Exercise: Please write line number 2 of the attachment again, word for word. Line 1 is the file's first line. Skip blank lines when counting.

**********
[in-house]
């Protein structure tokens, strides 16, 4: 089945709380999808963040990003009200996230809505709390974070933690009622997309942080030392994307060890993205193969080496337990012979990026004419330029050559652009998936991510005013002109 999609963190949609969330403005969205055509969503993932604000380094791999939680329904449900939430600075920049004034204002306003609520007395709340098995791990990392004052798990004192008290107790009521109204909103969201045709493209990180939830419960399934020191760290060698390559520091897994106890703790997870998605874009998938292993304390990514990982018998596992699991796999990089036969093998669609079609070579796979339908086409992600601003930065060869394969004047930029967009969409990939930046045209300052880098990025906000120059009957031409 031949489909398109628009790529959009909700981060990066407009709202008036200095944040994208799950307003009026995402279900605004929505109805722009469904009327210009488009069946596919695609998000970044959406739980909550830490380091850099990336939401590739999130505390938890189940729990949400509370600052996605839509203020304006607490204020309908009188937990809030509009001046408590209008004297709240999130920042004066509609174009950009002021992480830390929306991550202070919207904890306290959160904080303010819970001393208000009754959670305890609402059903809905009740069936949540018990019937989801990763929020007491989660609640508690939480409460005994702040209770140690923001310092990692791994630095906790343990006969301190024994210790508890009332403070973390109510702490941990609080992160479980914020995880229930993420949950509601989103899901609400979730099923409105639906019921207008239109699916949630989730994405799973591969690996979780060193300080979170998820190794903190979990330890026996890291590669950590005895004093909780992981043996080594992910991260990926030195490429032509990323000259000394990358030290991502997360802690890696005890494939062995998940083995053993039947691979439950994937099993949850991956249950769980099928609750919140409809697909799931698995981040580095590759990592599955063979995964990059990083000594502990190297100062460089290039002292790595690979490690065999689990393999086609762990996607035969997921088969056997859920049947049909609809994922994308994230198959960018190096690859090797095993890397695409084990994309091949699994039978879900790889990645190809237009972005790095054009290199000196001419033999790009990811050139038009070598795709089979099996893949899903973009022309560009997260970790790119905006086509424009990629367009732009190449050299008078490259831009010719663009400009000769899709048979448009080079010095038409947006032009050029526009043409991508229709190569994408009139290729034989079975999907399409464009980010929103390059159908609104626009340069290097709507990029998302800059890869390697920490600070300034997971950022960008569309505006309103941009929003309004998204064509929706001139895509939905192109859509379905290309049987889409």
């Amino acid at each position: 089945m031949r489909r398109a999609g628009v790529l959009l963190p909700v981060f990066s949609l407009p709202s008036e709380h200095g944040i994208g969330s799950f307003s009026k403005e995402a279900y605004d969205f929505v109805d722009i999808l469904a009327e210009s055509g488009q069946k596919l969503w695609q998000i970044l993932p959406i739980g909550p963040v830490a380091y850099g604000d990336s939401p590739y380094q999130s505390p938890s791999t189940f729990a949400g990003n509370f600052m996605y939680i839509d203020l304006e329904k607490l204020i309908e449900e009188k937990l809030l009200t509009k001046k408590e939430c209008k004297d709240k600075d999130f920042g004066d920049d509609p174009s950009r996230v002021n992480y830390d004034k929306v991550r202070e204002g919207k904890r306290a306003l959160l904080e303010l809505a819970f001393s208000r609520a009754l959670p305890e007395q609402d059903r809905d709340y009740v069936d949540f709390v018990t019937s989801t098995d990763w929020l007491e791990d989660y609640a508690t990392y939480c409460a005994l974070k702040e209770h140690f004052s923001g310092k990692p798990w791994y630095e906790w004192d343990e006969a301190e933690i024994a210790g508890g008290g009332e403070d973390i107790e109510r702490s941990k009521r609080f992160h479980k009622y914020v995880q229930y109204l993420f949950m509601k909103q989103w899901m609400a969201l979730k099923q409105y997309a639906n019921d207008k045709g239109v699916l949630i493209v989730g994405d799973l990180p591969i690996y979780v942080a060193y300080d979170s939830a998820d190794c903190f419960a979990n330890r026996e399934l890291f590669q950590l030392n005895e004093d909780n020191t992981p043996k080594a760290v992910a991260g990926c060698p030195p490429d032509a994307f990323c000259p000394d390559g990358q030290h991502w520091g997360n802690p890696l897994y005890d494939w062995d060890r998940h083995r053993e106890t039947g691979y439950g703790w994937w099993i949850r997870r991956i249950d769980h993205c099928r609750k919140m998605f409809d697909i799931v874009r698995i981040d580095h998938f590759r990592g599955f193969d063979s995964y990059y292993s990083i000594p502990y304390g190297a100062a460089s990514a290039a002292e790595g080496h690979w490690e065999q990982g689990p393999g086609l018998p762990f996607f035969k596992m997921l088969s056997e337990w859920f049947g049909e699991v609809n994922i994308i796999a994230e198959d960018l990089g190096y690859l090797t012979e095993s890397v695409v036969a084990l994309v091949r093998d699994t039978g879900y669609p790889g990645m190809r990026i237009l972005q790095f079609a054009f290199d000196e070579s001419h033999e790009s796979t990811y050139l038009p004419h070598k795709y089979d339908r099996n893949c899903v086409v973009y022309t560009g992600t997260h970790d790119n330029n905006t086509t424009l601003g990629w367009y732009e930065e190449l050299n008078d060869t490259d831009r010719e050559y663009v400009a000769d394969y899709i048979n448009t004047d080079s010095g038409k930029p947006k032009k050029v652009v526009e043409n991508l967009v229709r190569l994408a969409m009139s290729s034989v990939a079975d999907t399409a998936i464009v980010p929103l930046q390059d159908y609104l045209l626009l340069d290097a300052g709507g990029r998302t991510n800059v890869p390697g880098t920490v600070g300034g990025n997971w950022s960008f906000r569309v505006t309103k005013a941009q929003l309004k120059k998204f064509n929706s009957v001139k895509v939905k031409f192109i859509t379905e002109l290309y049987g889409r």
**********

């Protein structure tokens, strides 16, 4: 089945709380999808963040990003009200996230809505709390974070933690009622997309942080030392994307060890993205193969080496337990012979990026004419330029050559652009998936991510005013002109 999609963190949609969330403005969205055509969503993932604000380094791999939680329904449900939430600075920049004034204002306003609520007395709340098995791990990392004052798990004192008290107790009521109204909103969201045709493209990180939830419960399934020191760290060698390559520091897994106890703790997870998605874009998938292993304390990514990982018998596992699991796999990089036969093998669609079609070579796979339908086409992600601003930065060869394969004047930029967009969409990939930046045209300052880098990025906000120059009957031409 031949489909398109628009790529959009909700981060990066407009709202008036200095944040994208799950307003009026995402279900605004929505109805722009469904009327210009488009069946596919695609998000970044959406739980909550830490380091850099990336939401590739999130505390938890189940729990949400509370600052996605839509203020304006607490204020309908009188937990809030509009001046408590209008004297709240999130920042004066509609174009950009002021992480830390929306991550202070919207904890306290959160904080303010819970001393208000009754959670305890609402059903809905009740069936949540018990019937989801990763929020007491989660609640508690939480409460005994702040209770140690923001310092990692791994630095906790343990006969301190024994210790508890009332403070973390109510702490941990609080992160479980914020995880229930993420949950509601989103899901609400979730099923409105639906019921207008239109699916949630989730994405799973591969690996979780060193300080979170998820190794903190979990330890026996890291590669950590005895004093909780992981043996080594992910991260990926030195490429032509990323000259000394990358030290991502997360802690890696005890494939062995998940083995053993039947691979439950994937099993949850991956249950769980099928609750919140409809697909799931698995981040580095590759990592599955063979995964990059990083000594502990190297100062460089290039002292790595690979490690065999689990393999086609762990996607035969997921088969056997859920049947049909609809994922994308994230198959960018190096690859090797095993890397695409084990994309091949699994039978879900790889990645190809237009972005790095054009290199000196001419033999790009990811050139038009070598795709089979099996893949899903973009022309560009997260970790790119905006086509424009990629367009732009190449050299008078490259831009010719663009400009000769899709048979448009080079010095038409947006032009050029526009043409991508229709190569994408009139290729034989079975999907399409464009980010929103390059159908609104626009340069290097709507990029998302800059890869390697920490600070300034997971950022960008569309505006309103941009929003309004998204064509929706001139895509939905192109859509379905290309049987889409």